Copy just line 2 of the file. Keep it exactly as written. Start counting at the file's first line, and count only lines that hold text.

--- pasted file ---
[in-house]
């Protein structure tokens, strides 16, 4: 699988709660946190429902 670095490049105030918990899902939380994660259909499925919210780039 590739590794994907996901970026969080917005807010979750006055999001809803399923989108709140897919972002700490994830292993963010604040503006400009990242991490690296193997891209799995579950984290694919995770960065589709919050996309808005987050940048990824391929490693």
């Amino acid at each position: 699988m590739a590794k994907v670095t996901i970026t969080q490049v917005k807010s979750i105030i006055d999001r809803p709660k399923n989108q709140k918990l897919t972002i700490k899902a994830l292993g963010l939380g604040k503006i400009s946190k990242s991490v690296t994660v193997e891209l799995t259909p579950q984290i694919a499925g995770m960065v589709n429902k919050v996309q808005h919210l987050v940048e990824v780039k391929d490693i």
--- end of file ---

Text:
């Protein structure tokens, strides 16, 4: 699988709660946190429902 670095490049105030918990899902939380994660259909499925919210780039 590739590794994907996901970026969080917005807010979750006055999001809803399923989108709140897919972002700490994830292993963010604040503006400009990242991490690296193997891209799995579950984290694919995770960065589709919050996309808005987050940048990824391929490693």